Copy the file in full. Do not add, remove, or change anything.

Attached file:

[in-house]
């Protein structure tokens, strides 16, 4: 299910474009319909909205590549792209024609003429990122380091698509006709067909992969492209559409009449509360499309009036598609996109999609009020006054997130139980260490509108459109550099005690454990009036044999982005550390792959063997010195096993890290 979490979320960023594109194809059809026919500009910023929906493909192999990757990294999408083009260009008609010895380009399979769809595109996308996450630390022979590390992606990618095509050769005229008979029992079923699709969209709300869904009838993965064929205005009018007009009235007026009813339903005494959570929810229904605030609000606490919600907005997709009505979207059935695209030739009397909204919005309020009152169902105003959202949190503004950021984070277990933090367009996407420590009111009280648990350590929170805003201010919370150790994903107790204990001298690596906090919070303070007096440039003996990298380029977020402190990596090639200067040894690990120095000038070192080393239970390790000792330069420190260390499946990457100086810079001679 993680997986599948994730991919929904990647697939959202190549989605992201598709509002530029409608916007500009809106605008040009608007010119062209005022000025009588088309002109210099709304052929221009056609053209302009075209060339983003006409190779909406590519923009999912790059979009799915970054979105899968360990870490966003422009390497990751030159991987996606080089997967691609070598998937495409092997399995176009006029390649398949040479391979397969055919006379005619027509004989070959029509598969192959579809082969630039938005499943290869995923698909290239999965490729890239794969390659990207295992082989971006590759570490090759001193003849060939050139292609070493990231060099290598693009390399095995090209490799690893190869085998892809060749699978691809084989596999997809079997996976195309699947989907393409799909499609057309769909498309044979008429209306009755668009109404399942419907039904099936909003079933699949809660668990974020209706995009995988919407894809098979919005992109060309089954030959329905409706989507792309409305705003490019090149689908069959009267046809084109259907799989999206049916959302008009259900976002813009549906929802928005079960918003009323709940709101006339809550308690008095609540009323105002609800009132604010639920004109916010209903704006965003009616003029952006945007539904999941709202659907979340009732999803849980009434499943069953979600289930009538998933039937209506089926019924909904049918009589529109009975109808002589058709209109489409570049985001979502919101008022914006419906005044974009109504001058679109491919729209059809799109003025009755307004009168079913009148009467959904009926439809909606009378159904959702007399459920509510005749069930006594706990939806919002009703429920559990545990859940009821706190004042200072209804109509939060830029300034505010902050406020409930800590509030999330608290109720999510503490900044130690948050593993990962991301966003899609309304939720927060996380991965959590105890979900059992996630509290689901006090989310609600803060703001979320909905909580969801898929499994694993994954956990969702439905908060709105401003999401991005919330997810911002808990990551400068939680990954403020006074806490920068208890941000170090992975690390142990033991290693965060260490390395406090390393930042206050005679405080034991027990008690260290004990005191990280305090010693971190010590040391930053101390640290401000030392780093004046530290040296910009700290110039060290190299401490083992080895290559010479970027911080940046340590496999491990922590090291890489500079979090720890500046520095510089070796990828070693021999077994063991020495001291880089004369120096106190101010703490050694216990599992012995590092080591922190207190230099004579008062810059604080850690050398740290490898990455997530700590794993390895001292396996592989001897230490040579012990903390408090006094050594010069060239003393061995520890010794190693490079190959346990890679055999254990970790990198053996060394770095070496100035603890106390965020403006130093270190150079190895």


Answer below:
[in-house]
């Protein structure tokens, strides 16, 4: 299910474009319909909205590549792209024609003429990122380091698509006709067909992969492209559409009449509360499309009036598609996109999609009020006054997130139980260490509108459109550099005690454990009036044999982005550390792959063997010195096993890290 979490979320960023594109194809059809026919500009910023929906493909192999990757990294999408083009260009008609010895380009399979769809595109996308996450630390022979590390992606990618095509050769005229008979029992079923699709969209709300869904009838993965064929205005009018007009009235007026009813339903005494959570929810229904605030609000606490919600907005997709009505979207059935695209030739009397909204919005309020009152169902105003959202949190503004950021984070277990933090367009996407420590009111009280648990350590929170805003201010919370150790994903107790204990001298690596906090919070303070007096440039003996990298380029977020402190990596090639200067040894690990120095000038070192080393239970390790000792330069420190260390499946990457100086810079001679 993680997986599948994730991919929904990647697939959202190549989605992201598709509002530029409608916007500009809106605008040009608007010119062209005022000025009588088309002109210099709304052929221009056609053209302009075209060339983003006409190779909406590519923009999912790059979009799915970054979105899968360990870490966003422009390497990751030159991987996606080089997967691609070598998937495409092997399995176009006029390649398949040479391979397969055919006379005619027509004989070959029509598969192959579809082969630039938005499943290869995923698909290239999965490729890239794969390659990207295992082989971006590759570490090759001193003849060939050139292609070493990231060099290598693009390399095995090209490799690893190869085998892809060749699978691809084989596999997809079997996976195309699947989907393409799909499609057309769909498309044979008429209306009755668009109404399942419907039904099936909003079933699949809660668990974020209706995009995988919407894809098979919005992109060309089954030959329905409706989507792309409305705003490019090149689908069959009267046809084109259907799989999206049916959302008009259900976002813009549906929802928005079960918003009323709940709101006339809550308690008095609540009323105002609800009132604010639920004109916010209903704006965003009616003029952006945007539904999941709202659907979340009732999803849980009434499943069953979600289930009538998933039937209506089926019924909904049918009589529109009975109808002589058709209109489409570049985001979502919101008022914006419906005044974009109504001058679109491919729209059809799109003025009755307004009168079913009148009467959904009926439809909606009378159904959702007399459920509510005749069930006594706990939806919002009703429920559990545990859940009821706190004042200072209804109509939060830029300034505010902050406020409930800590509030999330608290109720999510503490900044130690948050593993990962991301966003899609309304939720927060996380991965959590105890979900059992996630509290689901006090989310609600803060703001979320909905909580969801898929499994694993994954956990969702439905908060709105401003999401991005919330997810911002808990990551400068939680990954403020006074806490920068208890941000170090992975690390142990033991290693965060260490390395406090390393930042206050005679405080034991027990008690260290004990005191990280305090010693971190010590040391930053101390640290401000030392780093004046530290040296910009700290110039060290190299401490083992080895290559010479970027911080940046340590496999491990922590090291890489500079979090720890500046520095510089070796990828070693021999077994063991020495001291880089004369120096106190101010703490050694216990599992012995590092080591922190207190230099004579008062810059604080850690050398740290490898990455997530700590794993390895001292396996592989001897230490040579012990903390408090006094050594010069060239003393061995520890010794190693490079190959346990890679055999254990970790990198053996060394770095070496100035603890106390965020403006130093270190150079190895």